9. Disables the alarm, say ABETS
The word “abet” comes into English from the Old French “abeter” meaning “to bait” or “to harass with dogs” (it literally means “to make bite”). This sense of encouraging something bad to happen morphed into our modern usage of “abet” meaning to aid or encourage someone in a crime.

10. Tip in Vegas TOKE
“Toke” is an informal term for a tip given to a dealer or other employee at a casino.

11. TV franchise since 2000 CSI
The “CSI” franchise of TV shows has been tremendously successful, but seems to be winding down. “CSI: Miami” (the “worst” of the franchise, I think) was cancelled in 2012 after ten seasons. “CSI: NY” (the “best” of the franchise) was cancelled in 2013 after nine seasons. The original “CSI: Crime Scene Investigation”, set in Las Vegas, is still going strong and has been doing so since 2000. There’s third spin-off show called “CSI: Cyber” that is just starting its run. It sounds intriguing …

13. 2014 A.L. MVP MIKE TROUT
Mike Trout plays baseball for the Los Angeles Angels. Trout’s nickname is the “Millville Meteor”, as he grew up in Millville, New Jersey.

18. His epitaph includes “knight” and “man of letters” DOYLE
Sir Arthur Conan Doyle was the author who created the character Sherlock Holmes. Doyle also wrote a pamphlet justifying the UK position in the Second Boer War, at a time when the UK was universally criticized for action taken in South Africa. Doyle believed that it was this pamphlet that earned him his knighthood. Doyle died in 1930. His gravestone reads:

Steel true/Blade straight/Arthur Conan Doyle/Knight/Patriot, Physician, and man of letters.

26. Mozart title starter COSI …
Mozart’s comic opera “Così fan tutte” is also known in English as “The School for Lovers”. The literal translation of the opera’s title is “Thus do all (women)”, or “Women are like that”.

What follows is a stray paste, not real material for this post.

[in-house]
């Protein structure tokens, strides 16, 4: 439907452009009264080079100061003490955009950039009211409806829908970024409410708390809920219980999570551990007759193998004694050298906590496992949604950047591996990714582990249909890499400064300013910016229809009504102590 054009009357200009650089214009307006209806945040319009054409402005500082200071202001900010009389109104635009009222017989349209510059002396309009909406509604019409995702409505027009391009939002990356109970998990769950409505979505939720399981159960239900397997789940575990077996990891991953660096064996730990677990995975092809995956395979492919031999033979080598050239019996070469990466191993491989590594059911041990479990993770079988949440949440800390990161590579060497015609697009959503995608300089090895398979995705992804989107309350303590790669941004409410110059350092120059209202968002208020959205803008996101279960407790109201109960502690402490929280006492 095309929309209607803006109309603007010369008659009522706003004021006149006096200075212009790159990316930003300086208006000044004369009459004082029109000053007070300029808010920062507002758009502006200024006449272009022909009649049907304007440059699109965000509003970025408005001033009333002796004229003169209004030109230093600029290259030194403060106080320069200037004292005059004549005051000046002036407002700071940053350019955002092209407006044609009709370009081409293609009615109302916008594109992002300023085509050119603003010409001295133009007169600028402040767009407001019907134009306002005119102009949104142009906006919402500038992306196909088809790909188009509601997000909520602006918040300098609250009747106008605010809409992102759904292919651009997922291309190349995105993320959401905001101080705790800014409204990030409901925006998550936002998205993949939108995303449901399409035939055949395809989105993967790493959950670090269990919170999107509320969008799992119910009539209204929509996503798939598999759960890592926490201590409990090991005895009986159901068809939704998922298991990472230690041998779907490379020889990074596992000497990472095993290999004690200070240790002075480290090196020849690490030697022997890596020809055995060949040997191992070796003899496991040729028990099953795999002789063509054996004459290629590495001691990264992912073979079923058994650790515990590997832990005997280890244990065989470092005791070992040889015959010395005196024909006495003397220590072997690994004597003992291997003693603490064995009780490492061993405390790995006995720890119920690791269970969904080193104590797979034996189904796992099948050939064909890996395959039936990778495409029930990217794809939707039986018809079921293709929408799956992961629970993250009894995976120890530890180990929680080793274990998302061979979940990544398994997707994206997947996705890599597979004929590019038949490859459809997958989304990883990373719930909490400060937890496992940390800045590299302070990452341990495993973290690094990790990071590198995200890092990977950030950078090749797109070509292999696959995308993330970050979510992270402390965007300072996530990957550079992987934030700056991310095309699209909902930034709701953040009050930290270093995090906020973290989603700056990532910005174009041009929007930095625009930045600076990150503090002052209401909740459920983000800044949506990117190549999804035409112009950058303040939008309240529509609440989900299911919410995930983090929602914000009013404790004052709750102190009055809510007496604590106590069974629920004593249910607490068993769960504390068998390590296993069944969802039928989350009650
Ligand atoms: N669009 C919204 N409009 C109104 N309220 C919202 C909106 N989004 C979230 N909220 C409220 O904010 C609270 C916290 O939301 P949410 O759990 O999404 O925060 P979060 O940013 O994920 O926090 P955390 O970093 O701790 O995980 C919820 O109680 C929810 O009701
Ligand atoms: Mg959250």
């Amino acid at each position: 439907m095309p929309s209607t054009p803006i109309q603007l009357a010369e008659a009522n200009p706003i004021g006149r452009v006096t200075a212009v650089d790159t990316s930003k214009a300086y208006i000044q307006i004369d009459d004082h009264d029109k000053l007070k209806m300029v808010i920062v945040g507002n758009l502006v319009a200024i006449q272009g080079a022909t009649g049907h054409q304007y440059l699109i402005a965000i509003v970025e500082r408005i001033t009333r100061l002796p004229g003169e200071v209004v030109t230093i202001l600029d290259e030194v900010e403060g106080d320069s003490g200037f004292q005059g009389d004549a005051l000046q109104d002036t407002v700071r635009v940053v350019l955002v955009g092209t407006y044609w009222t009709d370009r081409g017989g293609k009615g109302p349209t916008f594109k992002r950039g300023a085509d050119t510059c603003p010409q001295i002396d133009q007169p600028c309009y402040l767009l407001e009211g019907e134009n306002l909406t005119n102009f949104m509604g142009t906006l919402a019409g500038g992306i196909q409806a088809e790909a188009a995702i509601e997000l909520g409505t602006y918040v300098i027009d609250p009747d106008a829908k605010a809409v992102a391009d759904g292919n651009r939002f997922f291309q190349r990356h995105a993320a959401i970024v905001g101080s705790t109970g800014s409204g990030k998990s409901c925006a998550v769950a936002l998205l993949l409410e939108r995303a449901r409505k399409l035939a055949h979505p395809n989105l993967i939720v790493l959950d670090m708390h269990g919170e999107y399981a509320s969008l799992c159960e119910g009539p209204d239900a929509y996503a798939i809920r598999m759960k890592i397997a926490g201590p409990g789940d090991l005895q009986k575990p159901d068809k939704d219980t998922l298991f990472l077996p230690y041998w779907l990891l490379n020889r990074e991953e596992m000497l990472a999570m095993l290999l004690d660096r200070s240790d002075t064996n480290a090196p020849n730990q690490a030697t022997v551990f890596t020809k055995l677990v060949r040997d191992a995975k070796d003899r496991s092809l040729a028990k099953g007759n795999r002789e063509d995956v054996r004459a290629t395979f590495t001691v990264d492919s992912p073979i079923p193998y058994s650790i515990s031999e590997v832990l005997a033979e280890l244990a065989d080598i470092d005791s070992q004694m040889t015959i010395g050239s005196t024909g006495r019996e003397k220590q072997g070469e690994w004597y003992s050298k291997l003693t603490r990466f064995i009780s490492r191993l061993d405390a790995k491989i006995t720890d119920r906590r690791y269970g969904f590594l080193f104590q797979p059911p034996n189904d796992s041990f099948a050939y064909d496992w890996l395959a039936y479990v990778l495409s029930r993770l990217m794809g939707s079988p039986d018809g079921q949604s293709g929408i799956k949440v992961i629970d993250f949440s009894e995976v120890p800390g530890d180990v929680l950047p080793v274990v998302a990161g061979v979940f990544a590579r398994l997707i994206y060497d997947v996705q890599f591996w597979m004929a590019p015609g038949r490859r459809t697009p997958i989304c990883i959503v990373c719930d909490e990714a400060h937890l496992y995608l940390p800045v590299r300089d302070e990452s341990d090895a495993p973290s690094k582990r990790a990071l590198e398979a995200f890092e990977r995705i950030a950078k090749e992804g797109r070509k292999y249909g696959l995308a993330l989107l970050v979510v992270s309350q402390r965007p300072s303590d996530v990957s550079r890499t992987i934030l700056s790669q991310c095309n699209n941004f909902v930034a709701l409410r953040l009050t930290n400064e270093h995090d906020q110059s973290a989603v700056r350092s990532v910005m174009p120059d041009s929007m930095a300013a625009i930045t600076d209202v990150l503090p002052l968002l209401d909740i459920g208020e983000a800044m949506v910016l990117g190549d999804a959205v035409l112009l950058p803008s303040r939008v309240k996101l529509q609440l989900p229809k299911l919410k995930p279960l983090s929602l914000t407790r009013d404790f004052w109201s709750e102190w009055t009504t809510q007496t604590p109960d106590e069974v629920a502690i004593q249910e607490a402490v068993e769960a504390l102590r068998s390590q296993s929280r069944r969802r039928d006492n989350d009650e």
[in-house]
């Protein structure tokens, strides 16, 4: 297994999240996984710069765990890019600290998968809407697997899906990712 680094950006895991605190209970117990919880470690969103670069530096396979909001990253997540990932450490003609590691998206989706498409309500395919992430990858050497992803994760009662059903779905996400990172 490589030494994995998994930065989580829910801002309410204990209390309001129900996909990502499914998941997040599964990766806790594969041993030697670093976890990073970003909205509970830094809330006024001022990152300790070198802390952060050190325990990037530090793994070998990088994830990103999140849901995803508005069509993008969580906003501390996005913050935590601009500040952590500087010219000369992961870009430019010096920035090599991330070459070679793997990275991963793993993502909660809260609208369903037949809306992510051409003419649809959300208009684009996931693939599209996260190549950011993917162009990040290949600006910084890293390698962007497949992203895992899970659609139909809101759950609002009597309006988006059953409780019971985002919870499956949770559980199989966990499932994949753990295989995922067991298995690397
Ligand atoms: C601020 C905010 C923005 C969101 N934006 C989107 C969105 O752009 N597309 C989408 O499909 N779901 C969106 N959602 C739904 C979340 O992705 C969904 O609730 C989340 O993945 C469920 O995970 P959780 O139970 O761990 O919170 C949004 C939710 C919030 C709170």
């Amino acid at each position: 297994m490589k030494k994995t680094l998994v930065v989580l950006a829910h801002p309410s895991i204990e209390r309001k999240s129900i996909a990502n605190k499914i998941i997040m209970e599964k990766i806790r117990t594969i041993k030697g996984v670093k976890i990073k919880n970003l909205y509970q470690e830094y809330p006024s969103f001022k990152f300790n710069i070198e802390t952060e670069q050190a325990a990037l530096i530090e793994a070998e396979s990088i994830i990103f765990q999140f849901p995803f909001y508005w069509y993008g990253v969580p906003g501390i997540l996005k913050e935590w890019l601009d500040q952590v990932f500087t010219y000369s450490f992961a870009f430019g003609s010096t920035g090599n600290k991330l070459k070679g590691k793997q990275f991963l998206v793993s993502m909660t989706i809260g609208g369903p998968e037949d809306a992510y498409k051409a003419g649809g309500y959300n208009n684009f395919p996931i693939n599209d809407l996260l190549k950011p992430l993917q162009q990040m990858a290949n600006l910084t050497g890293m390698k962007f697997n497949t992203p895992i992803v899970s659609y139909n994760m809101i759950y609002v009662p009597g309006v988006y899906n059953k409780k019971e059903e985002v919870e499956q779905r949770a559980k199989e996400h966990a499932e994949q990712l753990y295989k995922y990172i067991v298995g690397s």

27. 1927 Buster Keaton film THE GENERAL
Buster Keaton was a comic actor, most famous for his work during the silent era. Keaton starred in and co-directed the 1927 silent comedy “The General”, lauded by some as the greatest movie of all time.

28. Wet blanket, in modern lingo FUN SPONGE
I guess that a person described as a “fun sponge” is regarded as someone who sucks the fun out of an occasion …

33. “For a life gone digital” news source CNET
c|net is an excellent technology website. c|net started out in 1994 as a television network specializing in technology news. The host of “American Idol”, Ryan Seacrest, started off his career as a host on a c|net show.

35. Editor’s mark DELE
“Dele” is the editorial instruction to delete something from a document, and is often written in red.

39. Deli order BLT
The BLT (bacon, lettuce and tomato) is the second most popular sandwich in the US, after the plain old ham sandwich.

43. Hindu community ASHRAM
“Ashram” is a Hindu term that traditionally describes a place of spiritual retreat, one that is typically located in a remote location conducive to spiritual instruction and meditation.

46. High winds FIFES
A fife is a small flute that is often used in military and marching bands. The name “fife” comes from the German “Pfeife” meaning “pipe”.

48. Bhopal locale INDIA
Bhopal is a city in India that garnered international attention in 1984 as the site of the perhaps the worst industrial disaster the world has ever witnessed. A Union Carbide pesticide plant leaked deadly methyl isocyanate gas into the air resulting in the deaths of thousands of local residents.

50. Makes out, across the Pond SNOGS
“Snogging” is British slang of unknown origin that dates back to the end of WWII. The term is used for “kissing and cuddling”, what we call “making out” over here in the US.

The Atlantic Ocean has been referred to as “the Pond” for quite a long time. The expression dates back to the 1640s.

52. Part of a Fifth Ave. address NY, NY
Fifth Avenue in New York is sometimes referred to as the “most expensive street in the world” as the section that runs through Midtown Manhattan is home to upscale stores such as Saks Fifth Avenue.

55. Apology opener MEA
Many Roman Catholics are very familiar with the Latin phrase “mea culpa” meaning “my fault”, as it is used in the Latin Mass. The additional term “mea maxima culpa” translates as “my most grievous fault”.

56. Dante’s half-dozen SEI
“Sei” is Italian for “six”.

Our word “dozen” is used for a group of twelve. We imported it into English from Old French. The modern French word for twelve is “douze”, and a dozen is “douzaine”.

Dante Alighieri (usually just “Dante”) was an Italian poet of the Middle Ages. Dante’s “Divine Comedy” is widely considered to be the greatest literary work ever written in the Italian language.

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For the sake of completion, here is a full listing of all the answers:
Across
1. Franchise spawned in the ’60s STAR TREK